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DigiPen Institute of Technology Singapore alumni, Tan Yong He, Timothy Tham and Muhsen Bin Hassan, appeared at home in a meeting-cum-recreation room in the office of 12 Gigs Asia, a wholly owned Asian subsidiary of a mobile social casino games company from San Francisco, California.

The small office in a shop house in Chinatown, Singapore where they work is decked out in various game paraphernalia.

The trio were outfitted in the T-shirts bearing a slogan of their company, as they gave a brief introduction of how they made the transition from eager learners at DigiPen (Singapore) to steady game developers at 12 Gigs Asia. Some of the work they undertake daily includes bug-fixing of mobile games offered by 12 Gigs Asia and developing new features and add-ons for games.

Yong He graduated with a Bachelor of Science degree in Computer Science and Game Design in 2013, Timothy graduated with a Bachelor of Science in Computer Science in Real-Time Interactive Simulation degree in 2013, and Muhsen graduated with a Bachelor of Arts in Game Design in 2014.

Timothy, who received the Lee Kuan Yew Scholarship To Encourage Upgrading Award from the Ministry of Education in 2010, is the longest serving of the three, having joined 12 Gigs Asia for two years. The International Games Festival China 2012 Student Finalist picked 12 Gigs Asia out of a slew of offers that he received, including offers from triple-A game studios.

Yong He joined 12 Gigs Asia after working as a research engineer at the Applied Research and Technology for Infocomm Centre (Artic) in Singapore Polytechnic for about one and a half years. At Artic, he dealt with educational games of a more serious nature.

The trio were attracted to the company for various reasons.

For Yong He, the ability to concentrate on improving his technical skills at 12 Gigs Asia enticed him to make the move.

Three DigiPen graduates sit together in front of a wall decorated with pixel art and the 12 Gigs Logo wearing black t-shirts
From left: DigiPen (Singapore) alumni, Muhsen Bin Hassan, Timothy Tham, and Tan Yong He.

“In my former job, I had to meet with clients often and perform tasks like project planning, and I was required to wear formal attire to work. 12 Gigs Asia allows me to focus on the technical aspects of game development, which should have been my priority as a fresh graduate,” said Yong He.

The creative atmosphere of 12 Gigs Asia, highlighted by a shared passion that fellow employees in game development have, is a big plus. In addition, the small set-up meant that they could learn a lot more than being in a large multi-national game company.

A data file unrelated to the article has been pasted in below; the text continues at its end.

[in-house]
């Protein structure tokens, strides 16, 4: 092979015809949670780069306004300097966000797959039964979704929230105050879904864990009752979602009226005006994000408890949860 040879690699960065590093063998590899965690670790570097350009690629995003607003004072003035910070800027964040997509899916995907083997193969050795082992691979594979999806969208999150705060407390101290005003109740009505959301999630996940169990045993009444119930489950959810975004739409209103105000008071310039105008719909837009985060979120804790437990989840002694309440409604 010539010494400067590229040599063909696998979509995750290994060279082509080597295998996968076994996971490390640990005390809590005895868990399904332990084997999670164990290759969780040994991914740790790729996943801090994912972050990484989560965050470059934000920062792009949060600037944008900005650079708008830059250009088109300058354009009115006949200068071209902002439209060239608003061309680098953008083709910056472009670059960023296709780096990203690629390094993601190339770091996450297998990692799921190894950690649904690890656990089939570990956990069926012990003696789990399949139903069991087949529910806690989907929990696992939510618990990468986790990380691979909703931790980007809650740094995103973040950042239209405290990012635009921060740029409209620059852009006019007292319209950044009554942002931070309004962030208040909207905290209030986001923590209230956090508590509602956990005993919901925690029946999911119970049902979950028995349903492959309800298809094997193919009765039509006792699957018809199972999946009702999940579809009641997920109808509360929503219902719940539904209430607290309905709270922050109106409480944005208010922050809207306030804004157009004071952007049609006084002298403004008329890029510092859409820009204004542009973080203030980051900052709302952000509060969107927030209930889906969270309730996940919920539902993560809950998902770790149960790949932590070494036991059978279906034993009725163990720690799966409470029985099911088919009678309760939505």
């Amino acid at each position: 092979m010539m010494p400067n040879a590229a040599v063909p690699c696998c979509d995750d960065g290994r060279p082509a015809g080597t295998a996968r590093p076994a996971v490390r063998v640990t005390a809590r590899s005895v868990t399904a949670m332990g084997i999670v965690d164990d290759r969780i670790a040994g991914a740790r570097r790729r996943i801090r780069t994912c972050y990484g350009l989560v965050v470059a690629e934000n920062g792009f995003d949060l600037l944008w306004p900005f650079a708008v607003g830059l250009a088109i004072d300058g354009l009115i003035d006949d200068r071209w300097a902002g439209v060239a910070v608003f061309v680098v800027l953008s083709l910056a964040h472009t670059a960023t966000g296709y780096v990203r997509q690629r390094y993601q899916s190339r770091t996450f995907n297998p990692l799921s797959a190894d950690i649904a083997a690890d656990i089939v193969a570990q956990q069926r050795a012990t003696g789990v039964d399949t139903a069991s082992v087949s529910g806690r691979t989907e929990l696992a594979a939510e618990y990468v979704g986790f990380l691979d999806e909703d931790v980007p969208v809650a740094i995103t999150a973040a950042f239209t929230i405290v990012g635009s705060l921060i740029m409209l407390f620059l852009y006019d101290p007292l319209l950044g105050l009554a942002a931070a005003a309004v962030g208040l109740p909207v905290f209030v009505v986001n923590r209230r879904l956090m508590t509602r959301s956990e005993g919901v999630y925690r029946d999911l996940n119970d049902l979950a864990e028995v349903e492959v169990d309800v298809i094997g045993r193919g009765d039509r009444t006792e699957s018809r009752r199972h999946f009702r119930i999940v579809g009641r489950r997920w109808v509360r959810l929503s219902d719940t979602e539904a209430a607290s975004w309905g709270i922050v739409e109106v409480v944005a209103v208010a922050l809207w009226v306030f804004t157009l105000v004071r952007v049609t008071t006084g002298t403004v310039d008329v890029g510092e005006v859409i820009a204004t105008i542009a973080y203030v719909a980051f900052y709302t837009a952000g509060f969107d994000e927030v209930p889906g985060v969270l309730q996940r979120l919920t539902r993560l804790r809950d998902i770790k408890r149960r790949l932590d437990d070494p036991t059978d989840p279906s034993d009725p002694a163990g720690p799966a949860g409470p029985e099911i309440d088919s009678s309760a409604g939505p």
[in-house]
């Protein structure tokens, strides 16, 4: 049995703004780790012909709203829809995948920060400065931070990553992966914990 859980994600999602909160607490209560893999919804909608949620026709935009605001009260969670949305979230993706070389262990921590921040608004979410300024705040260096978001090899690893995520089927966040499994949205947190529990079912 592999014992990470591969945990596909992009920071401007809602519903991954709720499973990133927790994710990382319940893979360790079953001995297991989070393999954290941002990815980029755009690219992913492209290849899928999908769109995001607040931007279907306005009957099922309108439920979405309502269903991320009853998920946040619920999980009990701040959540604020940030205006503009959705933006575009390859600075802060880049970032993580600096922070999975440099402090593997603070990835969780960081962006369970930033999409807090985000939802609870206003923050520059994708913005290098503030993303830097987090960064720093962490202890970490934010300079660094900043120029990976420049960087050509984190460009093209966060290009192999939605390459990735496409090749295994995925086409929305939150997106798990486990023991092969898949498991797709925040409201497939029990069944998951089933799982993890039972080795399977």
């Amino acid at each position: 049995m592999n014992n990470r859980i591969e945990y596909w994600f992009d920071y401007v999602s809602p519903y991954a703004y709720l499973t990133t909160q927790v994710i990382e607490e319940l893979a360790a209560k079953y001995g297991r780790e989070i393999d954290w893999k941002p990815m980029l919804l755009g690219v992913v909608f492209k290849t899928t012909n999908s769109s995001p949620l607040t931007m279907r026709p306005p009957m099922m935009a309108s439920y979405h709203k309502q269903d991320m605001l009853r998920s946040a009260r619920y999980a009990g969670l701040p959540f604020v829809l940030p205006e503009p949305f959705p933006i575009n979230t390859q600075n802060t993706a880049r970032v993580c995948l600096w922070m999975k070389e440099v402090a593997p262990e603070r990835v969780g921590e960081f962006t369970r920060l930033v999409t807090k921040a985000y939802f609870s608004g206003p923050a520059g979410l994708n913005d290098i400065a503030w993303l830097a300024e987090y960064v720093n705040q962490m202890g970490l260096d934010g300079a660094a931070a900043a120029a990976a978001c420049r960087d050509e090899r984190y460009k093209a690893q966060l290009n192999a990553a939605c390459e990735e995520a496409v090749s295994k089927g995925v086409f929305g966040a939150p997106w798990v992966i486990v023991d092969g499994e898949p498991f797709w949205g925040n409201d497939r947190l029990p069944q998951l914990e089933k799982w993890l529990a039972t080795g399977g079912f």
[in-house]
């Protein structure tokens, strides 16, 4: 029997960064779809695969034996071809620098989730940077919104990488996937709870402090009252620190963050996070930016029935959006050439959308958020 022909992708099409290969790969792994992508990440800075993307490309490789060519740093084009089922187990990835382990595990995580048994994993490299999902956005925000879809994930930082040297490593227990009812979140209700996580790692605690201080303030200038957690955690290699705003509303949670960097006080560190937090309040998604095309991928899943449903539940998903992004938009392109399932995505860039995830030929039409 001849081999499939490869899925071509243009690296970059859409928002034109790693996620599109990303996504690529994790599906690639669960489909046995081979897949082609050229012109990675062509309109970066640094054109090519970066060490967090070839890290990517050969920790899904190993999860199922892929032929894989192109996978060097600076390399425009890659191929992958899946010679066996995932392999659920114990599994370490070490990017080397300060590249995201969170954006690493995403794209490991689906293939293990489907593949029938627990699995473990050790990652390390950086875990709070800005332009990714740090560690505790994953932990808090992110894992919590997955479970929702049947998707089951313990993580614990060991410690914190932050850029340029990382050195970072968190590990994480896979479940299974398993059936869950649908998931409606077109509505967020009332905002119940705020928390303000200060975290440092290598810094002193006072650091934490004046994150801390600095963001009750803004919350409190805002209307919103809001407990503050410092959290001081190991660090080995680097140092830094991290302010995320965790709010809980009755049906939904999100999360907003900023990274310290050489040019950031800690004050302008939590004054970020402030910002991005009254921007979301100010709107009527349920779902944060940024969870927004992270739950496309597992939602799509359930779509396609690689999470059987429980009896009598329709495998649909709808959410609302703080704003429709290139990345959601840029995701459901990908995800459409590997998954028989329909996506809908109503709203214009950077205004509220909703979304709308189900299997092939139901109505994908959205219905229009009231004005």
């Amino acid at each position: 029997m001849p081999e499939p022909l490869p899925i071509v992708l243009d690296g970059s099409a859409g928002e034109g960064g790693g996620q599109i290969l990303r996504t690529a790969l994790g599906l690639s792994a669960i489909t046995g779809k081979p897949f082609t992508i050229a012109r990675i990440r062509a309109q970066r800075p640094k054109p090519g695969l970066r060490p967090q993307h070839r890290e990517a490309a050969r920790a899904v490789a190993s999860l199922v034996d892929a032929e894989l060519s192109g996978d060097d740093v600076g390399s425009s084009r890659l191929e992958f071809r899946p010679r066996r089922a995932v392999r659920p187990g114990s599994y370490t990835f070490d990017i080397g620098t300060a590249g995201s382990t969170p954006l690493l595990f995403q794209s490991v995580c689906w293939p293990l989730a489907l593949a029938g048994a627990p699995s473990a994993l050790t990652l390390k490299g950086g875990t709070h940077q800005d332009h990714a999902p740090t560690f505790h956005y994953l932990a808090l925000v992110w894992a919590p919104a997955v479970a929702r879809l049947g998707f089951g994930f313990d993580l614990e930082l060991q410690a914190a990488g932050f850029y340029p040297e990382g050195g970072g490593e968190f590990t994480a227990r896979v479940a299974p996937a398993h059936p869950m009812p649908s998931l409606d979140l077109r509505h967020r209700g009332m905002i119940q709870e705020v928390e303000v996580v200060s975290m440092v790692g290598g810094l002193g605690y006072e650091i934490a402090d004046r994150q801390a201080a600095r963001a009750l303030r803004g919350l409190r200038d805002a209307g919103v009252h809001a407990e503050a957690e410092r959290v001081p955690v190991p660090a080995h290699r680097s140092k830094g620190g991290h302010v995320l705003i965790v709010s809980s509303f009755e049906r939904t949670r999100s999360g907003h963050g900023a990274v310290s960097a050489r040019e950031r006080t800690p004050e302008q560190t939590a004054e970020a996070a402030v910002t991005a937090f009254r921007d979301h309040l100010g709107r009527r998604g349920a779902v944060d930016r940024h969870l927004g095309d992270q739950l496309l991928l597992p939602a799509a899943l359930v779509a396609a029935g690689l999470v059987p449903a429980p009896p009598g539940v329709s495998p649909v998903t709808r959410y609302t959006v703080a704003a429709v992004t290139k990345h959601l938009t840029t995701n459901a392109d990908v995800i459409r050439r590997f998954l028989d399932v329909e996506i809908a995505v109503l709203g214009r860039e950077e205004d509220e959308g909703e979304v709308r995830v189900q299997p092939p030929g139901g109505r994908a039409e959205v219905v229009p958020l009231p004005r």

Muhsen said, “My colleagues here and the environment are fun. It is a game-centric place. All of us here are passionate about games.”

Timothy was drawn to the open and bottom-up culture of small-sized start-ups, intentionally eschewing large and established multi-national game studios.

Timothy added, “There are a lot of discussions going around here. In bigger companies, game developers execute the tasks that they are assigned. But we are encouraged to voice our inputs here. I figured that since I was young, I should choose a small company where I would have a greater say and also learn more on the job.”

Working for a US company means significant amount of intercontinental business liaising, which poses as challenges at times in a fast-paced industry like gaming.

Timothy explained, “The main mode of communication is email. Whenever there is an issue, we would send them (the headquarters) an email but only get a reply one day later due to the time difference.”

All three credit their DigiPen (Singapore) education for equipping them with vital skills – namely technical skills and team work, to perform their jobs in the competitive and rapidly-evolving game industry.

“Technical skills imparted to us during our education were important. They formed the foundation that prepared us for our careers in game development. The curriculum was rigorous. Luckily, we had faculty members who were willing to assist and teach the students, they would stay back to as late as 10 p.m. during school projects to assist us,” said Timothy.

“DigiPen (Singapore) group projects taught us the value of team work. We had to work together as a team, and resolve any differences we had. This is an important skill and I am glad that DigiPen (Singapore) prepared me for it,” said Muhsen.